One could suggest that the Hi-Fi News of the time had got stuck in its hobbyist past, and not really come to terms with hi-fi's transition to a consumer mass market which had started in the early 1970s. Since its birth in 1956, Hi-Fi News had had the hi-fi scene to itself, but rivals started appearing in the late-1960s, and the goalposts started moving.
I well recall two facts emerging soon after I joined. The first was that a readership survey had revealed that the equipment reviews were actually the most popular part of the magazine. The second was that the circulation figures for What Hi-Fi had just overtaken those for Hi-Fi News. (Both were selling around 55,000 copies a month at the time – happy days!)
That said, Hi-Fi News still had the respect of the industry, and the stimulus of competition was probably valuable, as I believe the second half of the 1970s – John Atkinson, current Editor of Stereophile, joined a year after me, while John Crabbe provided a steadying influence on our possible excesses – may well have been the most creative period in the magazine's long history.
Hi-Fi for Pleasure had actually set the equipment review agenda, introducing multicomponent group tests by reviewers like Martin Colloms and Stan Curtis that were as much features as reviews and formed the centrepiece of each issue. Hi-Fi Choice material. While the ‘one topic' approach allowed considerable investigative depth, it was also something of a straightjacket – one reason why I enjoyed re-launching Choice as a regular A4 monthly at the end of 1987.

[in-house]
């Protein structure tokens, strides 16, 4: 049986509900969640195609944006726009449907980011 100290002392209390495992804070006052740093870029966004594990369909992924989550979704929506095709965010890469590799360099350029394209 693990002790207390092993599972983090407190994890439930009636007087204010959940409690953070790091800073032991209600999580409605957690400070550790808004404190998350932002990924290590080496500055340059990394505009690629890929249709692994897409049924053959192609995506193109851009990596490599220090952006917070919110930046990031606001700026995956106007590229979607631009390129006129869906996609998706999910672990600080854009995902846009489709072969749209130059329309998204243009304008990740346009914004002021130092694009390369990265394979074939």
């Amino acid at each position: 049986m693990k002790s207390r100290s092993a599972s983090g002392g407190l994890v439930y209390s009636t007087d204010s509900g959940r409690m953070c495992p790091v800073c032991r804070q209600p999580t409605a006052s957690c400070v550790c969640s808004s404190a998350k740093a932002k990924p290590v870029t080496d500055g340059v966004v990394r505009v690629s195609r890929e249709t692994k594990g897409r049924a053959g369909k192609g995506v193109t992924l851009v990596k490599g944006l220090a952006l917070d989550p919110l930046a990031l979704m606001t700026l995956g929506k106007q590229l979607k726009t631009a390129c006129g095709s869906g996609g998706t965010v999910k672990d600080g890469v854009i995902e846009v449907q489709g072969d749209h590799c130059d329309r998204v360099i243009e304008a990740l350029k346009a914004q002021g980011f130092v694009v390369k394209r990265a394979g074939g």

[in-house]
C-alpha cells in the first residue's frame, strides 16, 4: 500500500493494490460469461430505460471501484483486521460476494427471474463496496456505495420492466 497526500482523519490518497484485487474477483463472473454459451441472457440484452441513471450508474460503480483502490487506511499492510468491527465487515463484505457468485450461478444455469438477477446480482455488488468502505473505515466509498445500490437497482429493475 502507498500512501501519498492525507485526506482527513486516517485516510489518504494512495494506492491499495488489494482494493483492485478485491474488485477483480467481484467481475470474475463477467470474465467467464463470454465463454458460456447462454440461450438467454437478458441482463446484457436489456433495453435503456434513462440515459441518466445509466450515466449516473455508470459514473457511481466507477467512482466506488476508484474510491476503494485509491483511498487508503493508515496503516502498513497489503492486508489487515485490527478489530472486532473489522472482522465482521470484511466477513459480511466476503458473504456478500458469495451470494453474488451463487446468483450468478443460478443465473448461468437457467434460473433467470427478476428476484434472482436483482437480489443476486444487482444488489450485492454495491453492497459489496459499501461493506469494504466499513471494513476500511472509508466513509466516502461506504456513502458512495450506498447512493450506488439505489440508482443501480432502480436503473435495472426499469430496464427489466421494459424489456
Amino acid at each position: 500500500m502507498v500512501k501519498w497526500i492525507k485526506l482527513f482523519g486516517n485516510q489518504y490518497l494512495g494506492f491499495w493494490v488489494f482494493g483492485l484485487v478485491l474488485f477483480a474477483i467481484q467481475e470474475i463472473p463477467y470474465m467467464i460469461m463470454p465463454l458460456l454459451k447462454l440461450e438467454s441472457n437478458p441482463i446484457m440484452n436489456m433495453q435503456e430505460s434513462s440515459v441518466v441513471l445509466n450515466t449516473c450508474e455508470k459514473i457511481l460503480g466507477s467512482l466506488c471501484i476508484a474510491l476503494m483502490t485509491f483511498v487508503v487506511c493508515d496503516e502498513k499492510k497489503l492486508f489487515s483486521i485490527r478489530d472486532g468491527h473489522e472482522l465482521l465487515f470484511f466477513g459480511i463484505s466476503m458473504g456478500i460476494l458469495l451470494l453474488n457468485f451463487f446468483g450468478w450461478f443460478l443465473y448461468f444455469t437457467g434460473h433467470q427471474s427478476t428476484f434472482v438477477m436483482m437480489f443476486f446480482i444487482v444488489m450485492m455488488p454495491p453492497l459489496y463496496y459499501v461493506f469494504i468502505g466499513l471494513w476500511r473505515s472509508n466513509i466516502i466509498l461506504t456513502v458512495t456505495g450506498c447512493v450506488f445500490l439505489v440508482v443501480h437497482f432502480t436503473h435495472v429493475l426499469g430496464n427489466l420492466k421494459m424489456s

Give or take a few ups and downs, hi-fi's boom years ran through most of the 1970s and 1980s, with healthy circulations and advertising revenues. Things have become progressively tougher since then, especially since the arrival of the internet, but it's a testament to the staying power of the hi-fi hobby and passion that the UK still has six ‘on-paper' hi-fi magazines today, and each has established its own distinct identity. Equipment reviews remain the core element of all the magazines, but the hi-fi market never stops evolving, and magazines must reflect this to retain their readership. To my mind the current strength of the ‘high end' and weakness of the broad mainstream indicates that much of hi-fi is reverting to its pre-mass-market enthusiastled state. While HIFICRITIC will continue to include plenty of equipment reviews, it will also have a generous allocation of the sort of features which I believe fellow enthusiasts will find interesting.